#10: The Flash


Like many of the other superheroes on the DC Roster, there have been several characters to inhabit the role of the Scarlet Speedster. A hero best known for his super speed, the first Flash, Jay Garrick, appeared in 1940’s Flash Comics #1, and like the other iterations to follow, gained his powers after an accident in a science lab. Since then, the mantle was passed on to Barry Allen for years until his death during Crisis on Infinite Earths, at which point his young sidekick Wally West became the new Flash. Using the Speed Force to break every known law of physics, every version of the Flash is someone’s favorite.

#9: Thor


This superhero gets his power from being an actual frickin’ Thunder God! Making the transition from mythological being to comic book superhero thanks to Stan Lee and Jack Kirby in 1962’s Journey Into Mystery #83, the hammer-wielding royal immortal took it upon himself to defend Earth, namely from his half-brother Loki. Exploiting the richness of Norse mythology to create a hero unlike any other, Thor finally achieved mainstream appeal thanks to Chris Hemsworth’s pitch-perfect performance as the God of Thunder.

#8: Green Lantern


A superhero with a lifetime JLA membership, the Lantern is yet another DC superhero to be inhabited by several characters, the most popular being Hal Jordan. Handed an alien power ring and the lantern to power it, he is one of many intergalactic guardians that fight with pure willpower manifested into physical form. While the first Green Lantern, Alan Scott, made his appearance way back in 1940’s All-American Comics #16, Hal arrived on the scene in 1959. The position of Earth’s Green Lantern has also been filled by John Stewart, Guy Gardner, Kyle Rayner, and more, each bringing their own unique traits to the classic character.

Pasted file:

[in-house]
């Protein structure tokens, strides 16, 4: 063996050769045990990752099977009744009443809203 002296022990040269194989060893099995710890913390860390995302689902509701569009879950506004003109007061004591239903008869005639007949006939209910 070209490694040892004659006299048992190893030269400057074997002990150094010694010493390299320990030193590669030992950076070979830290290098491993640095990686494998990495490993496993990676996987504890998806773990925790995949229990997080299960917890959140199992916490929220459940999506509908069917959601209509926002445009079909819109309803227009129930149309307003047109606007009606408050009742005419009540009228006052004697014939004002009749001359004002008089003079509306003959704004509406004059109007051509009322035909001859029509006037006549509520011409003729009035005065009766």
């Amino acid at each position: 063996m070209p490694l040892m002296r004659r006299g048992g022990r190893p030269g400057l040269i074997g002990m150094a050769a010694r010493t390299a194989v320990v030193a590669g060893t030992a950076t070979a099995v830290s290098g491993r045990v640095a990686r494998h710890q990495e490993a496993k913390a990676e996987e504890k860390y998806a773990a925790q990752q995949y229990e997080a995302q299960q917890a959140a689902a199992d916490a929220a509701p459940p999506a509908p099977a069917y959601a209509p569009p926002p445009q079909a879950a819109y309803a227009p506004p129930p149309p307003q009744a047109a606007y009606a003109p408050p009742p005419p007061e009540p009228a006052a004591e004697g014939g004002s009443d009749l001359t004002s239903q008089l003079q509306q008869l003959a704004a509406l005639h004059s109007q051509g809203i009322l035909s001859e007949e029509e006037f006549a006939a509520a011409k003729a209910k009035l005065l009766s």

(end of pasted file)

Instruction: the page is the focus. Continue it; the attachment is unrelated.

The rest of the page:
#7: Captain America


You won’t find a more patriotic hero in Marvel’s lineup. Debuting in 1941’s Captain America Comics #1, Steve Rogers was a soldier during World World II that was enhanced with super soldier serum and made into a symbol for the free world to rally behind. Best known for his invincible shield, Rogers crashed into the Arctic and became a Popsicle for several decades. When discovered, he got a warm reception and was made a member of the Avengers, reintroducing this Golden Age hero into the Silver Age and the Marvel Universe as we know it.

#6: Wonder Woman


This feminist icon has been fighting evil since her debut in 1941’s All-Star Comics #8. Also known as Diana, Princess of the Amazons, she possesses super strength, invincible bracelets, a magic lasso, a boomerang tiara, and an invisible jet. Clad in the American flag’s design in order to pay respect to the nation she sought to aid, she has exceptional combat skills and is also one of the core members of the Justice League.

#5: Iron Man